Iranian Nuclear Deadlock: In Search of the Magic Formula

A shadow of doubt is spreading over the negotiation between Iran and world powers as the gap over the key issue of the acceptable size and scope of the Iranian enrichment program slowly reveals itself as unbridgeable. The inability to solve this one issue, which exists among so many others, has resulted in the real risk that all the efforts deployed in the past year to reach a long-term agreement may have been in vain.

We should thank all those who have racked their brains to produce ingenuous formulas in order to break the present deadlock, particularly Robert Einhorn, former special advisor at the State Department, the International Crisis Group, and the Arms Control Association. Their proposals turn more or less around the same principle: less centrifuges now for more later. In other words, Iran should dismantle most of its installed centrifuges in exchange for the possibility of expanding its enrichment capacity when the international community’s confidence in Iran’s peaceful intentions is restored and a real enrichment need emerges.

We have no guarantee that such recommendations will make their way into the minds of the negotiators, who are immersed in their own information, constraints and tactics. Due to domestic politics, the Iranians will obviously have the greatest difficulty in dismantling even part of their active 9,000 centrifuges. As a result of all the spinning around the technically sound but somewhat politically inflated “breakout” issue—that is, the time necessary for producing enough highly enriched uranium for a first bomb—the West faces difficulty in accepting the Iranian enrichment program in its present format. It also worries that this still modest program could develop one day into industrial dimensions, which could theoretically result in dozens of bombs every year. Hence the present deadlock around the enrichment issue.

At the same time, there are solutions at hand for most of the other issues in this negotiation, which is why it would be highly unfortunate to see the whole process collapse over one missing piece. So the question is: what are the options for solving this ultimate problem and achieving a comprehensive agreement?


Firstly, Iran and the P5+1 (US, UK, France, China, Russia plus Germany) must keep drafting their final agreement as if the enrichment issue was solved. Thus they should hopefully be able put together a text in which only a few formulas, a few figures, and perhaps a paragraph or two would be left in brackets. This method would give the critical observers of the negotiation (the US Congress, the Iranian Majles…) a chance to evaluate what could be gained from success, and what could be lost in the case of failure. In other words, the enrichment issue would be put into proper perspective within a wider context.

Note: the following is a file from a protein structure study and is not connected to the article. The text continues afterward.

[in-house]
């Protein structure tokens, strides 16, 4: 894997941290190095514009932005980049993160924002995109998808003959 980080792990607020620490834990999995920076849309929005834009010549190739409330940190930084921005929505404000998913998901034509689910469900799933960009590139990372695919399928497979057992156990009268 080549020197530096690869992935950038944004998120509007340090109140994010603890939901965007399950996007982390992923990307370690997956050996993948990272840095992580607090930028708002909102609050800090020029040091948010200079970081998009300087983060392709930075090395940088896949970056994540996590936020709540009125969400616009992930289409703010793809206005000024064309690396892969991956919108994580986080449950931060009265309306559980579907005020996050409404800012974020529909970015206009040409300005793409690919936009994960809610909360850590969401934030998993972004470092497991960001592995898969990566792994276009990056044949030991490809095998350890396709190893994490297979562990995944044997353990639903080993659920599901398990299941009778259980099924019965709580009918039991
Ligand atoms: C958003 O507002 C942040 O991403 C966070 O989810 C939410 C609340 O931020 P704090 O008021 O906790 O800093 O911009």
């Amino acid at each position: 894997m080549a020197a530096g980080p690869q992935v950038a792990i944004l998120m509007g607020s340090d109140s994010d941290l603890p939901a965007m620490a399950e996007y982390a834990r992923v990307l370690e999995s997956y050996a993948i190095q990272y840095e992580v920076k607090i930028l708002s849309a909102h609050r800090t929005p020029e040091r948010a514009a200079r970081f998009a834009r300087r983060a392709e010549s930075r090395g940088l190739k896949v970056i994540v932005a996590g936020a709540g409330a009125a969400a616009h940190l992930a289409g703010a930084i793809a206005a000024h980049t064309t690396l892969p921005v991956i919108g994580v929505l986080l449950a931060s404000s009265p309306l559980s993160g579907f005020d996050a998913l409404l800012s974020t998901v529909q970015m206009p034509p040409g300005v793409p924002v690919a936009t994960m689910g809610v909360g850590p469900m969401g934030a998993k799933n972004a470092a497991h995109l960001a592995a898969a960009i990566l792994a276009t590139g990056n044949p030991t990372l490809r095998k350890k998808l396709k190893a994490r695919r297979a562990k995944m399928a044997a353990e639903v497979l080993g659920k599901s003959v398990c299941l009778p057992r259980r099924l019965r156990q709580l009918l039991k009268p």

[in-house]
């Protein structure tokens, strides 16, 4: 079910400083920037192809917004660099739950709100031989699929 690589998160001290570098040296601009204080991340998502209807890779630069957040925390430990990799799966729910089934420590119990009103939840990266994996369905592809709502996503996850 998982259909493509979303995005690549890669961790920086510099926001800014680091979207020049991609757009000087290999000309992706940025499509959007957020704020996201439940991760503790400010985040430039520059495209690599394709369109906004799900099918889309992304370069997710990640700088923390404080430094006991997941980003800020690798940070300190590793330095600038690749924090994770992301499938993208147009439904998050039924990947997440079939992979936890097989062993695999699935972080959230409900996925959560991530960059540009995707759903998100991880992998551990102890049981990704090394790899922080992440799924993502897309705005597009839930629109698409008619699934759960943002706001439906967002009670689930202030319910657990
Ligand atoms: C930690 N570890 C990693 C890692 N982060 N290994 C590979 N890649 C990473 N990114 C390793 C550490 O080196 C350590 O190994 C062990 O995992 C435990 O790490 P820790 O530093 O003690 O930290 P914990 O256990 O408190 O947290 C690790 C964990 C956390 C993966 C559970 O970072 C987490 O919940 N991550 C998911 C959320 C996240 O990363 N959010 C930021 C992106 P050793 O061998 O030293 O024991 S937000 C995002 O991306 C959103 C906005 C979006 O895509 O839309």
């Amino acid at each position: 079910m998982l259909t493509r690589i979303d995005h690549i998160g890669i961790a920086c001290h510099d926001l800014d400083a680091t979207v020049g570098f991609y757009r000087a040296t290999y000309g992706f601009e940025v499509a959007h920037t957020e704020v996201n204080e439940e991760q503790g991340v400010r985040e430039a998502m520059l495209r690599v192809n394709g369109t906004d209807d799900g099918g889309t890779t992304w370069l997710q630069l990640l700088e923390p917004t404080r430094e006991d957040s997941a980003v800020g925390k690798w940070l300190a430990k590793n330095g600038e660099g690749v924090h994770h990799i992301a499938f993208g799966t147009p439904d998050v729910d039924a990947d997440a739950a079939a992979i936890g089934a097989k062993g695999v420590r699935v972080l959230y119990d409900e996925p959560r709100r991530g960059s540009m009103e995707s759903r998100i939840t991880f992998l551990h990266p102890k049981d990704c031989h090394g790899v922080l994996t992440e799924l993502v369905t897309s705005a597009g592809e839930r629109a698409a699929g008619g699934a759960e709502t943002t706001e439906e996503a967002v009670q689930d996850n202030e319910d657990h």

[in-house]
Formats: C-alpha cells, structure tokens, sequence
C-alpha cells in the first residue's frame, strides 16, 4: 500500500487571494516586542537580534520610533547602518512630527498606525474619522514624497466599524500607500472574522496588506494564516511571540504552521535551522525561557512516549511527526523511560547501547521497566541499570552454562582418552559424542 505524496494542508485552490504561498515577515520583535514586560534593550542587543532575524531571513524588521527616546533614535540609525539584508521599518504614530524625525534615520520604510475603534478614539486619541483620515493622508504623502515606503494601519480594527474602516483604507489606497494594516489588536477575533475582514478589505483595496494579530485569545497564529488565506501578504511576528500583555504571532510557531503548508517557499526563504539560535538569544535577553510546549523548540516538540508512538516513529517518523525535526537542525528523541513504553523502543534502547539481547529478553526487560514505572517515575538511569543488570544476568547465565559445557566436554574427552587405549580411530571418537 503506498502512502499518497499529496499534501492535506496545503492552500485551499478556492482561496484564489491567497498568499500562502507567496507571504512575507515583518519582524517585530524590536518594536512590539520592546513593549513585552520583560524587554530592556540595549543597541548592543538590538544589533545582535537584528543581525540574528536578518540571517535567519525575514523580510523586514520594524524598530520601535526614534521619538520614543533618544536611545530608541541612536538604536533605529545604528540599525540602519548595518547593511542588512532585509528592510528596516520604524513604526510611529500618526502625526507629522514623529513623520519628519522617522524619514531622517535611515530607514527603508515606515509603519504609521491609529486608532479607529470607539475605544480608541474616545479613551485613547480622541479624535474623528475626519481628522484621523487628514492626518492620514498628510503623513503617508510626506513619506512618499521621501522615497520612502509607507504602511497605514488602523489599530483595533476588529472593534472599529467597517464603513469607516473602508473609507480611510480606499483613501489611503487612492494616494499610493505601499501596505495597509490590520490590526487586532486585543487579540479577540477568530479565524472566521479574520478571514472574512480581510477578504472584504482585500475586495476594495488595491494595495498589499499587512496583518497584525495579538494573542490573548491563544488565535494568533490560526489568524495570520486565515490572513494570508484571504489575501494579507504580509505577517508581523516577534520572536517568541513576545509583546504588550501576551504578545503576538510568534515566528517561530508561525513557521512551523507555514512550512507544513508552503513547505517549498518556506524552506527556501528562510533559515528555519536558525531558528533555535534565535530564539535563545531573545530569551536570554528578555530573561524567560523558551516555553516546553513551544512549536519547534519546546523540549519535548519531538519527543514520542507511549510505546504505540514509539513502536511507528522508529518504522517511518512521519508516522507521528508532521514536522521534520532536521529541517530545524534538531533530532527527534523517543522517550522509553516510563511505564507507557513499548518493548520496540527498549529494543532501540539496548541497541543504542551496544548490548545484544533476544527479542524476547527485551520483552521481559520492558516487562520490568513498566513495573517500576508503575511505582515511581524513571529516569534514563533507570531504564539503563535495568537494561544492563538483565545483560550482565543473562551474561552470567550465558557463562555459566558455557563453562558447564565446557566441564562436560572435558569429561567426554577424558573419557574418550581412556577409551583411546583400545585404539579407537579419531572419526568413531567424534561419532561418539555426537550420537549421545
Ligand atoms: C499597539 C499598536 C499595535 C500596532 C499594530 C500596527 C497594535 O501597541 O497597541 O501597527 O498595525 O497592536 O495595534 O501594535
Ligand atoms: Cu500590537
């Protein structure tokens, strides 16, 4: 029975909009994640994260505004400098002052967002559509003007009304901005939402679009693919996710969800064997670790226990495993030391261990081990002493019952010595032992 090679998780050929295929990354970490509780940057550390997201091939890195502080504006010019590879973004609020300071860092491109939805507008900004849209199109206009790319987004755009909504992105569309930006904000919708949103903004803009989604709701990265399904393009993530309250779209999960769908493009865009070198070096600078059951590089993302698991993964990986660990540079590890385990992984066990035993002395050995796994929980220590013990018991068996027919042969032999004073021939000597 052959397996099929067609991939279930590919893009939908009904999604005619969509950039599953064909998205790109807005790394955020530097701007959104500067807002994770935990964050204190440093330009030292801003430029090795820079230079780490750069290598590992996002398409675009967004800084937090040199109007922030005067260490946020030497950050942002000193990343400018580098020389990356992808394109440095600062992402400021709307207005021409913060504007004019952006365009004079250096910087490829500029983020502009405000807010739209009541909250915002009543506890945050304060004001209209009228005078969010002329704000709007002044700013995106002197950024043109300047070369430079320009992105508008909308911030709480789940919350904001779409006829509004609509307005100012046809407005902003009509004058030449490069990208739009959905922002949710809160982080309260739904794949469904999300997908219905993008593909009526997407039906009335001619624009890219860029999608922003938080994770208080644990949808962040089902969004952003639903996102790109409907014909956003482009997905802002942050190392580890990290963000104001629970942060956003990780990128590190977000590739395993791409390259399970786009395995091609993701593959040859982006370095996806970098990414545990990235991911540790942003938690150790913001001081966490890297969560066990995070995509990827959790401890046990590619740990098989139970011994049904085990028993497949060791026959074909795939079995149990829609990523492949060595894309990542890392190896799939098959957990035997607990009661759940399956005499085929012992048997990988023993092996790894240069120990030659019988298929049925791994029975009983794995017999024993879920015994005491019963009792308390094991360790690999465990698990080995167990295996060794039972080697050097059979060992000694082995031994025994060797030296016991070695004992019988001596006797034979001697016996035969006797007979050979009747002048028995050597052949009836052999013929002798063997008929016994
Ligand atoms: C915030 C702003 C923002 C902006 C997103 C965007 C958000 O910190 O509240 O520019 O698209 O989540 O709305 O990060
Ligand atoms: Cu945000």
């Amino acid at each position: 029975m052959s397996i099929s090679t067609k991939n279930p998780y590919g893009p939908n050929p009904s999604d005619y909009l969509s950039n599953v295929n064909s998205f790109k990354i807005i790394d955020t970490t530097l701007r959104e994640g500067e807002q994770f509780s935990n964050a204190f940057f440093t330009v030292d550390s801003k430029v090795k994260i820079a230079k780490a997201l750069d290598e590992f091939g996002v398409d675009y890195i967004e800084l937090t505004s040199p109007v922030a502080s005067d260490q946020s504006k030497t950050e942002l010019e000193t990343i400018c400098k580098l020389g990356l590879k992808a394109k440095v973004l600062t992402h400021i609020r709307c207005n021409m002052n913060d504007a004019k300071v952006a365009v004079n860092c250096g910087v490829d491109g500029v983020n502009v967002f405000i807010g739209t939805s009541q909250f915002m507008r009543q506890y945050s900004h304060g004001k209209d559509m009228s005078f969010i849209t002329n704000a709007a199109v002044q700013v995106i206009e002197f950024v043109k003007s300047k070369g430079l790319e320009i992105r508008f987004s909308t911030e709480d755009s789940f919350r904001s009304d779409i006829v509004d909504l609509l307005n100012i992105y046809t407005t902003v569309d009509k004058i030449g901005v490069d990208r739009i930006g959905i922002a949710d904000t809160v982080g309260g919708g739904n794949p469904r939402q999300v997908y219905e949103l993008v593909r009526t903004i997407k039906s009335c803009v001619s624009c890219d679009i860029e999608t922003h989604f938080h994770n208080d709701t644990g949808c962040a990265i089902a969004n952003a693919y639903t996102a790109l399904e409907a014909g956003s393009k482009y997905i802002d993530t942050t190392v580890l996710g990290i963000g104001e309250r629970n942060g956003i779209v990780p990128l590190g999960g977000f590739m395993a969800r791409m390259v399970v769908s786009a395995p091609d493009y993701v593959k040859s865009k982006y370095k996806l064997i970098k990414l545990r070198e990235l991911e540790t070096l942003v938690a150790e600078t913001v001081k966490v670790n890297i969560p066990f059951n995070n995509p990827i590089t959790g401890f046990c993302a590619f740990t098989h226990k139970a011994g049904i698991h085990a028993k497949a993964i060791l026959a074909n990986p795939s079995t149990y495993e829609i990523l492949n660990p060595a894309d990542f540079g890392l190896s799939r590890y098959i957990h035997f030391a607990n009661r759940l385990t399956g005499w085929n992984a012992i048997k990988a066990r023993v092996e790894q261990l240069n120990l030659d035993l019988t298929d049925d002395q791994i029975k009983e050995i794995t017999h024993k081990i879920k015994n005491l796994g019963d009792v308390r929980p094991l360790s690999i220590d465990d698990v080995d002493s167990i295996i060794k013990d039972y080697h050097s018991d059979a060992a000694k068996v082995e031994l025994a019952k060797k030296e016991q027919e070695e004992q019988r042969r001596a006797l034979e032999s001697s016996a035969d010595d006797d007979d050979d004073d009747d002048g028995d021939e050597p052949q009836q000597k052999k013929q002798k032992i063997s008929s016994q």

Temporary Limits

Coming to the substance of the issue, we already know that the Iranian side is ready to cap its enrichment activity at 5%, to submit it to reinforced safeguards from the International Atomic Energy Agency (IAEA), and to transform most of its low-enriched uranium into dioxide—an improper form for immediate further enrichment. But pointing to any precise ceiling for the number of authorized centrifuges instantly raises opposing protests: too few for the Iranians, too many for the West.
The “breakout time” issue raised by the West could nevertheless be addressed by stating that Iran’s enrichment capacity should not allow it to acquire, for example, in less than six months an amount of 80-90% enriched uranium containing a “significant quantity” of uranium 235 (about 25 kilograms of the material necessary for one bomb, according to the IAEA definition). The six-month timeframe is proposed here because it has been evoked by Secretary of State John Kerry himself as a potential, if not readily acceptable, “breakout” delay. Such a formula would compel Iran to keep no more than about 9,000 operating centrifuges of its prevalent IR.1 model. But this upper limit would be reduced in due proportion if Iran chose to keep a significant stockpile of low-enriched uranium in hexafluoride form ready for further enrichment, or if it decided to replace these first-generation centrifuges with more advanced models. All existing centrifuges beyond the number determined by this formula would be kept in special storage as backup elements. All of this, of course, under the tight control of the IAEA safeguards department, which has all the necessary expertise for the fine-tuning of such rules.